Shao (2007) studied the application of the A* shortest

    path search algorithm in a real-time urban dynamic

    traffic environment. Meanwhile, Noto and Sato (2000)

    proposed a method to obtain a path as close as possible

    to the path obtained by the Dijkstra method with a

    decreased search time, while Salehinejad and Talebi

    (2008) developed a vehicle navigation system that finds

    the shortest path by considering the average velocity

    and distance between nodes based on ACO. However,

    none of these shortest path search algorithms can meet

    the requirements of a preference-based shortest path

    search algorithm, as the focus is only finding the

    distance shortest or time shortest path. Therefore,

    Perny and Spanjaard (2005) proposed various

    preference-based search algorithms for the spanning

    tree problem and shortest path problem using the

    Kruskal, Prim, and Bellman algorithms. Yet, the high

    computational time demand involved with these opti-

    mal algorithms makes them unsuitable for most

    transportation applications that require fast search

    times. Thus, a key motivation for developing a heuristic

    shortest path algorithm, such as A* or ACO, was the need for a fast identification of the shortest path for some transportation applications (Fu et al. 2006). Taking inspiration from the foraging behavior of ants,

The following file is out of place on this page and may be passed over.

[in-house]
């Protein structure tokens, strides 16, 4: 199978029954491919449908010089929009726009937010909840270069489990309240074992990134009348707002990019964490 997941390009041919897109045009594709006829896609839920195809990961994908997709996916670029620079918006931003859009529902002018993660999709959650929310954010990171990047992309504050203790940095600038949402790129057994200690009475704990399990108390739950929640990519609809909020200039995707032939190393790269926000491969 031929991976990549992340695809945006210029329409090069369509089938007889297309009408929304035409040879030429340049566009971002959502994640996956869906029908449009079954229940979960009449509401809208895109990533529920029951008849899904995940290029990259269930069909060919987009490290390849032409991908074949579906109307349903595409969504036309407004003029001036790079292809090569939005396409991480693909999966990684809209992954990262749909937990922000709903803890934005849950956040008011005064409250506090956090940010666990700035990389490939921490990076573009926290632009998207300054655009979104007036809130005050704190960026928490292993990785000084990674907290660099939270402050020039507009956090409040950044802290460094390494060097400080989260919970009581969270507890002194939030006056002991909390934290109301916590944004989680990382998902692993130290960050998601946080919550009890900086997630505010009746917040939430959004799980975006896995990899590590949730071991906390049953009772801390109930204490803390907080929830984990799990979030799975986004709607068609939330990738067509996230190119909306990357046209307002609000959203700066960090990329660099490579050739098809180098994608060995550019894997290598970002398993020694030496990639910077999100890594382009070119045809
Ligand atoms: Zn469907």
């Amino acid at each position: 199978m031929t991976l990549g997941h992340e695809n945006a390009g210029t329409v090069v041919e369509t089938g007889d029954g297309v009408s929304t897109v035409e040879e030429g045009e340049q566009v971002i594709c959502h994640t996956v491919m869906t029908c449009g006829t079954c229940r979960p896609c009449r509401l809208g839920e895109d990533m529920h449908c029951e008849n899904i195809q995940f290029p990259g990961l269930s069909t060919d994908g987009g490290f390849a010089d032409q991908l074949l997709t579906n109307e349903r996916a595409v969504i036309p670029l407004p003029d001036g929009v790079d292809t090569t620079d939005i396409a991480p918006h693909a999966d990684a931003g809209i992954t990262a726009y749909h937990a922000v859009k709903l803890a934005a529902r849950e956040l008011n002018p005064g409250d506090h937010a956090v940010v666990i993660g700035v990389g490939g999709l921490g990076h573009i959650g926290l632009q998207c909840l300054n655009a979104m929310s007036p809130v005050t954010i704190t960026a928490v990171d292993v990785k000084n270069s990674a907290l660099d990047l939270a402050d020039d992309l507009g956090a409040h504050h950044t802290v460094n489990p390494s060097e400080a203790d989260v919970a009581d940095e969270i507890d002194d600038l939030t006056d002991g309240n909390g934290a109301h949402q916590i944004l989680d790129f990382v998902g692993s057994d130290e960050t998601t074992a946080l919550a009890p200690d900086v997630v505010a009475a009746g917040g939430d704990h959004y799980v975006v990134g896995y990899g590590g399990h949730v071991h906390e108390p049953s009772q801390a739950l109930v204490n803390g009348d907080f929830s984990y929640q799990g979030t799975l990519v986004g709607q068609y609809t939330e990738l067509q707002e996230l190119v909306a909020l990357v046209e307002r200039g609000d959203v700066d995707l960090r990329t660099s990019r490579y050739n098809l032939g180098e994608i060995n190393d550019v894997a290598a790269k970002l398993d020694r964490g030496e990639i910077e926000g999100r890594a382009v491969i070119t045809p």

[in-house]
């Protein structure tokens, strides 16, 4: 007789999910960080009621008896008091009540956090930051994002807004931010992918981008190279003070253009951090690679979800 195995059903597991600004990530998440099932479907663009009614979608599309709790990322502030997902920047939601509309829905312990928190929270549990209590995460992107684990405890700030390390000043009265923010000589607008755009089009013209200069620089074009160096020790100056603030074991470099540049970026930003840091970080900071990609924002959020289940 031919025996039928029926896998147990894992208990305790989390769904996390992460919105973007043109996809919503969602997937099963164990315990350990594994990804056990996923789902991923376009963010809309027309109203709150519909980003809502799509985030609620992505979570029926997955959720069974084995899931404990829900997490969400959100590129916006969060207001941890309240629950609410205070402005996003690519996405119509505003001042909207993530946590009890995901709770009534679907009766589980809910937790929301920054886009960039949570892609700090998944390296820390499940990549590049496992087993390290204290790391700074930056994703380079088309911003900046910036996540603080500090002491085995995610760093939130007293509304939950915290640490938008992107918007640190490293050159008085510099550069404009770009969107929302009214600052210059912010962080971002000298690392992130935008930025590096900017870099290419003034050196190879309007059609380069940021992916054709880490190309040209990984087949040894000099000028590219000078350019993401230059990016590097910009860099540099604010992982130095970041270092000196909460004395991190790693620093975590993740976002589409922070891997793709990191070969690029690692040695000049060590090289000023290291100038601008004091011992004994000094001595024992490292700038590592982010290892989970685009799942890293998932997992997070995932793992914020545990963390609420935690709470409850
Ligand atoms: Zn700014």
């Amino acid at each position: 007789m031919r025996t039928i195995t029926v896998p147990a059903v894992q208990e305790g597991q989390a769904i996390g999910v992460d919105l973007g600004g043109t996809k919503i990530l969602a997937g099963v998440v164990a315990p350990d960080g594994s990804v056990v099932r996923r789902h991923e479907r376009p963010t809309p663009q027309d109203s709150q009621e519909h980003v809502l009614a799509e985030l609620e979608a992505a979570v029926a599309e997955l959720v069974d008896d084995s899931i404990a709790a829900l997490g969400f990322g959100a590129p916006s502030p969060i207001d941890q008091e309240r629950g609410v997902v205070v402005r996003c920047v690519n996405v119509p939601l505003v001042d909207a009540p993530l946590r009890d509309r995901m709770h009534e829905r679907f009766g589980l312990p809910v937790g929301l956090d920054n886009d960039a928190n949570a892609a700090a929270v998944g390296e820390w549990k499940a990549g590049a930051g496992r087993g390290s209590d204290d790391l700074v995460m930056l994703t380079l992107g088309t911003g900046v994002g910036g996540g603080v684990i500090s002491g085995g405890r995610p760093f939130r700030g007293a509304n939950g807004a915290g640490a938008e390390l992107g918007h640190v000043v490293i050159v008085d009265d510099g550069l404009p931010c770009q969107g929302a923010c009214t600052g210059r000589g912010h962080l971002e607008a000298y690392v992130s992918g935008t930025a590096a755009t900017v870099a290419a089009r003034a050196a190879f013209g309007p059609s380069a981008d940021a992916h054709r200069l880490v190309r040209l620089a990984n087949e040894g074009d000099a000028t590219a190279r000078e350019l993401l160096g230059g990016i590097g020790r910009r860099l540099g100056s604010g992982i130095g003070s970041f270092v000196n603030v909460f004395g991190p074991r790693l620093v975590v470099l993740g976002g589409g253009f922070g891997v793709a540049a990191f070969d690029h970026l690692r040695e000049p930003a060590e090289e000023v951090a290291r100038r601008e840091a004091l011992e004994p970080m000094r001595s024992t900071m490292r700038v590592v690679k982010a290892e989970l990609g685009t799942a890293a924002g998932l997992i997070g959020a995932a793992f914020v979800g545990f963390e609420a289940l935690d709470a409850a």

*Corresponding author. Email: bihmoon@knu.ac.kr

    ISSN 0253–3839 print/ISSN 2158–7299 online

    � 2011 The Chinese Institute of Engineers DOI: 10.1080/02533839.2011.565574

    http://www.informaworld.com

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  • ACO was originally proposed by Dorigo and his colleagues as a method for solving optimization problems (Dorigo et al. 1996). Ants deposit phero- mones on the ground as chemical signals to mark certain favored paths to guide other ants in the colony to food. While these pheromone signals evaporate over time, the pheromone on the shortest path from the food to the ant nest is reinforced more often than the pheromone on the longer path, allowing most of the ants to find the shortest path due to the higher pheromone intensity.

    The first ACO algorithm, referred to as the ant system (AS), was initially applied to the traveling salesman problem (Dorigo et al. 1996), and the ant colony system (ACS) algorithm was then developed by Gambardella and Dorigo to improve the performance of AS (Gambardella and Dorigo 1996). As a result, ant algorithms have since been successfully applied to many combinational problems, including traveling salesman problems, quadratic assignment problems (Maniezzo 1999), job-shop scheduling problems (Colorni et al. 1994), sequential ordering (Gambardella and Dorigo 1997), and graph coloring problems (Costa and Hertz 1997). In addition, Chen and Ting (2006) proposed an improved ACS algorithm with modified local and global pheromone updating rules to solve vehicle routing problems, while Lee et al. (2008) improved the ACO algorithm by adopting a potential field scheme as the heuristic function.